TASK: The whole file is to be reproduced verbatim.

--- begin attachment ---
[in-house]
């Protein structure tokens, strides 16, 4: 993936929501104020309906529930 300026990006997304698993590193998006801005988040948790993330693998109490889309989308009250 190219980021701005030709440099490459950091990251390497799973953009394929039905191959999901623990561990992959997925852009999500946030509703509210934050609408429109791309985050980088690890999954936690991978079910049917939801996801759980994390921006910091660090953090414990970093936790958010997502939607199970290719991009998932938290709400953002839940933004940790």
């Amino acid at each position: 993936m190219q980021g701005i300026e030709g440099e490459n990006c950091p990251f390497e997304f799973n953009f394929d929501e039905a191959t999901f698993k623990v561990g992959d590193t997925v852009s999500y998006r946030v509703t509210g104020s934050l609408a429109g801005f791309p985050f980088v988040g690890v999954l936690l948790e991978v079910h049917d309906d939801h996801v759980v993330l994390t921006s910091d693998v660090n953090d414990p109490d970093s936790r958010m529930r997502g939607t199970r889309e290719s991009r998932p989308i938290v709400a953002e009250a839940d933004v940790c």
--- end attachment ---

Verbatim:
[in-house]
């Protein structure tokens, strides 16, 4: 993936929501104020309906529930 300026990006997304698993590193998006801005988040948790993330693998109490889309989308009250 190219980021701005030709440099490459950091990251390497799973953009394929039905191959999901623990561990992959997925852009999500946030509703509210934050609408429109791309985050980088690890999954936690991978079910049917939801996801759980994390921006910091660090953090414990970093936790958010997502939607199970290719991009998932938290709400953002839940933004940790």
């Amino acid at each position: 993936m190219q980021g701005i300026e030709g440099e490459n990006c950091p990251f390497e997304f799973n953009f394929d929501e039905a191959t999901f698993k623990v561990g992959d590193t997925v852009s999500y998006r946030v509703t509210g104020s934050l609408a429109g801005f791309p985050f980088v988040g690890v999954l936690l948790e991978v079910h049917d309906d939801h996801v759980v993330l994390t921006s910091d693998v660090n953090d414990p109490d970093s936790r958010m529930r997502g939607t199970r889309e290719s991009r998932p989308i938290v709400a953002e009250a839940d933004v940790c």